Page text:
Life Member. Bass
(11/7/1917 – 7/15/2015)
By Glenn A. Mitchell, Life Member
Longtime jazz bassist, entrepreneur and educator Howard Rumsey passed away July 15, 2015, at 97 years. Rumsey brought jazz to the west coast in a big way after leaving the original Stan Kenton Orchestra. He helped Lighthouse owner John Levine by getting an OK to produce Sunday afternoon jazz at the Lighthouse. Several years later he also ran the famous Concerts by the Sea in Redondo Beach for a number of years until his retirement in 1985, bringing many famous world-class jazz artists to both venues.
On Saturday, Sept. 12, a Memorial Celebration of Life for Rumsey was held at Local 47 with close to 200 friends and fans attending the three-and-a-half-hour celebration. There were quite a number of superb musicians donating their time and talents to this wonderful afternoon. Rumsey’s longtime friend Ken Poston led and emceed the impressive list of performers and speakers. He also told a large part of Rumsey’s earlier life and much history following. He mentioned the movie “The Big Sleep” (1944) that Rumsey was in. Another was “Dementia” (1953), not as well known.
There were three groups who performed throughout this memorial celebration, with one or two important guests either added or performing between groups. The first was a sextet of high-caliber musicians: Life Members Bill Cunliffe (piano), Steve Huffsteter (trumpet), Fred Selden (sax/flute), members Richard Simon (bass) and Dave Tull (drums), and former member Barry Zweig (guitar). They played a couple of Shorty Rogers tunes. One was “Just a Few,” a moving jazz number with some impressive solos from all. The second was “Po Po.” Tunes like these make jazz shine beyond belief. Joining the sextet next was famous jazz singer Pinky Winters, who sang a marvelous version of “Tea for Two.” The crowd loved her and this excellent sextet backing her. They closed with a vibrant version of Charlie Parker’s “Straight, No Chaser.”
Ken Poston announced that producer Ken Koenig was in the audience, who had made an important historical film about the Lighthouse with Howard Rumsey a few years back, and showed a few portions of the film to the audience. It was very well received. Another great friend of Rumsey was guitarist icon Kenny Burrell, who gave a talk on knowing Rumsey, and then played two solo pieces that he dedicated specially to him. The audience loved all of the remembrances. Rumsey made a special request for Burrell to be the man to open with his band for Concerts by the Sea (1971).
The second group performing, again led by Cunliffe, was made up of Life Members Kim Richmond (saxes), Pete Christlieb (tenor sax), Luther Hughes (bass), and member Dick Weller (drums). They opened with the lovely “Without a Song.” The sound of this quintet was very well balanced. More gifted solos took place; these are all ace performers. The wonderful vocalist Janis Mann came on stage to sing “But Beautiful.” Her voice resonates very smoothly. She delivered the song with all the emotion that a song of this magnitude should have with the best feeling that Mann always provides. Pianist and Local 47 member Peggy Duquesnel then sat in with the quintet on a number, playing very well as she always does.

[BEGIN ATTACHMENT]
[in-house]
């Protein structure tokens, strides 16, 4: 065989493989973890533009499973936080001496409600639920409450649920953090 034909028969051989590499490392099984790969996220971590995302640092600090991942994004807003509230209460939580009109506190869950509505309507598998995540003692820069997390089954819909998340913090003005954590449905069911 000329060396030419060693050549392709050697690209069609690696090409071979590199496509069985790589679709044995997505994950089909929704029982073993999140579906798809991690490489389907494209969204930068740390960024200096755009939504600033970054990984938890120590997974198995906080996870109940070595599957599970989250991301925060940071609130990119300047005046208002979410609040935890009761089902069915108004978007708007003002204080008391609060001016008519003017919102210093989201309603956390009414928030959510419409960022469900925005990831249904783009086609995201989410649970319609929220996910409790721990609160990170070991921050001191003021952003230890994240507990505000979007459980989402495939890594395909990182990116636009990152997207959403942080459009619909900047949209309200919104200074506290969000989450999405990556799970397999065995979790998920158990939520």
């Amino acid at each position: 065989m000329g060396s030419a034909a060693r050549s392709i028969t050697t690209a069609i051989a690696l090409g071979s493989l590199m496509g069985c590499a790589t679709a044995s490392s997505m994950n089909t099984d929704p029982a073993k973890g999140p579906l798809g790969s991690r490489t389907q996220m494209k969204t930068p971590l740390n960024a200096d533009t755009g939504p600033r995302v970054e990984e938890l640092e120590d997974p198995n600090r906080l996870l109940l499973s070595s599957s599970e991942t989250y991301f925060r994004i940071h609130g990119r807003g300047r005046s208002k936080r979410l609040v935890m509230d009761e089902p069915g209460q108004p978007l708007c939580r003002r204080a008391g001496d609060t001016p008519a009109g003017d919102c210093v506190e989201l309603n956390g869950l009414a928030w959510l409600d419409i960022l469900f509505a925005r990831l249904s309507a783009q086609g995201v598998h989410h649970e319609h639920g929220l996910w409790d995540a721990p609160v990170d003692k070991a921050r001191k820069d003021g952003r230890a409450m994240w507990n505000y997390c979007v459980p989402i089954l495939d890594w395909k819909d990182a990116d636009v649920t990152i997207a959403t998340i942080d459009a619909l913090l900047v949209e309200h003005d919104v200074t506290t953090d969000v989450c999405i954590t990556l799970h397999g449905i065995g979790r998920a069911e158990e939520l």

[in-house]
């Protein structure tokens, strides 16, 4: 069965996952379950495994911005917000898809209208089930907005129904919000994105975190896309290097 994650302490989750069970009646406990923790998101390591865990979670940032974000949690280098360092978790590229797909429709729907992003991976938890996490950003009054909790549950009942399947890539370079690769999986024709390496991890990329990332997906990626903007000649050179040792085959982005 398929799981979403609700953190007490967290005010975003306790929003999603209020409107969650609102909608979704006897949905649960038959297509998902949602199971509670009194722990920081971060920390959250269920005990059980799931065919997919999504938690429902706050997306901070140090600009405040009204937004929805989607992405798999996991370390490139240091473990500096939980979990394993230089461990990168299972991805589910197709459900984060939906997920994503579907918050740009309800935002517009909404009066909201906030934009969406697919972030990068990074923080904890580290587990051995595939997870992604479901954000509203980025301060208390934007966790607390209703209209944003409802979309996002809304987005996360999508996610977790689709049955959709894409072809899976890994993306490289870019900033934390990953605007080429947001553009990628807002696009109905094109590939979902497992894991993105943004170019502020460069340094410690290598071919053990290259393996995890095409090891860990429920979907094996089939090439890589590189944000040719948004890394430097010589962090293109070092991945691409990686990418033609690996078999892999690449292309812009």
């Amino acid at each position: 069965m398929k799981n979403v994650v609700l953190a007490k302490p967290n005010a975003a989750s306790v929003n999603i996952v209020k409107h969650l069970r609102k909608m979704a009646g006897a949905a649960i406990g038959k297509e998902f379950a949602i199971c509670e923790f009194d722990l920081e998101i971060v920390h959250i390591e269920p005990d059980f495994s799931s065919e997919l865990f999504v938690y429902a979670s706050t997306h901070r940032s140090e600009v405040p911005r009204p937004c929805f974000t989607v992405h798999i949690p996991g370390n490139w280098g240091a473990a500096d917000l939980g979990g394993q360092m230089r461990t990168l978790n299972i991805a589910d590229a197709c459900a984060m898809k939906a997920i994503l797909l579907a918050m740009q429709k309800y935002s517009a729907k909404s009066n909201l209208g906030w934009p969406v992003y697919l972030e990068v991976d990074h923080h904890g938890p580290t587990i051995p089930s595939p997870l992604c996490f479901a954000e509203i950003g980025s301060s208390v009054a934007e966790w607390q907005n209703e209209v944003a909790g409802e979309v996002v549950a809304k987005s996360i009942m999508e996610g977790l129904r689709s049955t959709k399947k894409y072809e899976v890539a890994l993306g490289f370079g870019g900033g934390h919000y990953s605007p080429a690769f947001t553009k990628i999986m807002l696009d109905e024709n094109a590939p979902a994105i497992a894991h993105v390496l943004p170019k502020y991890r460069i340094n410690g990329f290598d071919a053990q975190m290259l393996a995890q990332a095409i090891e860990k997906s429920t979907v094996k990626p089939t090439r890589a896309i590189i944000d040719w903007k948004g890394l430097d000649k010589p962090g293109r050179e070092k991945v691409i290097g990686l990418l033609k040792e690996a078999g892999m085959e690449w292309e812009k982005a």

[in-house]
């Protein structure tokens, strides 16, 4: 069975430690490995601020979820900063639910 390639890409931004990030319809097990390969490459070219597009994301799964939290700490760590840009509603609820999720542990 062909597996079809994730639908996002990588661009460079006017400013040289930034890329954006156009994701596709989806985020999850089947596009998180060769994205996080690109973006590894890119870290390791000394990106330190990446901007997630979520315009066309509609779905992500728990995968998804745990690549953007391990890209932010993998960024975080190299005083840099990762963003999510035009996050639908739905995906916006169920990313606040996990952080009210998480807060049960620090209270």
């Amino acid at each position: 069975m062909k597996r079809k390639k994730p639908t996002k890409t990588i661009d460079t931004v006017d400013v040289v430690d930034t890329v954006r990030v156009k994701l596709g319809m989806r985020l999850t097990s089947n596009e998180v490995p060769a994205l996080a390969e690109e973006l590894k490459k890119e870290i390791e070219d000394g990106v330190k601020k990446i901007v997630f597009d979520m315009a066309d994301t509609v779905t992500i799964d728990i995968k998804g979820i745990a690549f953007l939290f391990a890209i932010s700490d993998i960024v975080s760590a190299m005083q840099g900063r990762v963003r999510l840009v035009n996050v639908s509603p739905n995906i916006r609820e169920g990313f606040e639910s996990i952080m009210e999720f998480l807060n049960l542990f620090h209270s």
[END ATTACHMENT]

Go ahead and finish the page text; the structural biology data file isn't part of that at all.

Tommy Hawkins, an ardent jazz fan, retired former Lakers basketball player and radio personality for a number of years, talked about many memories of Rumsey, the Lighthouse, and also told stories of jazz notables he had hung out with over the years. He talked about the importance of younger people, and getting and keeping them interested in jazz.
The third group to perform was a sextet led by Cunliffe with members Carl Saunders (trumpet), Doug Webb (tenor sax), Scott Whitfield (trombone), Dave Stone (bass) and Paul Kreibich (drums). This ensemble played tightly and provided all the best solos. Some of the tunes they performed were an Ellington ballad, “I’ve Got it Bad and That Ain’t Good,” and a Latinized “Flim Flam.” Saunders hit his usual high notes which are always unbelievable, and which the audience gave much applause for. Their closing number was the great “Caravan,” a super rendition. Everyone’s playing and solos were truly remarkable.
Ken Poston thanked the friends and fans of Rumsey and for being here this afternoon for his Memorial Celebration. He acknowledged Nancy Simonian, a close friend to Rumsey during his later years, and thanked her for taking care of him and also helping immensely in putting together his memorial celebration. It was a lovely and wonderful celebration of Howard Rumsey’s life and the jazz he brought to our home state of California and beyond.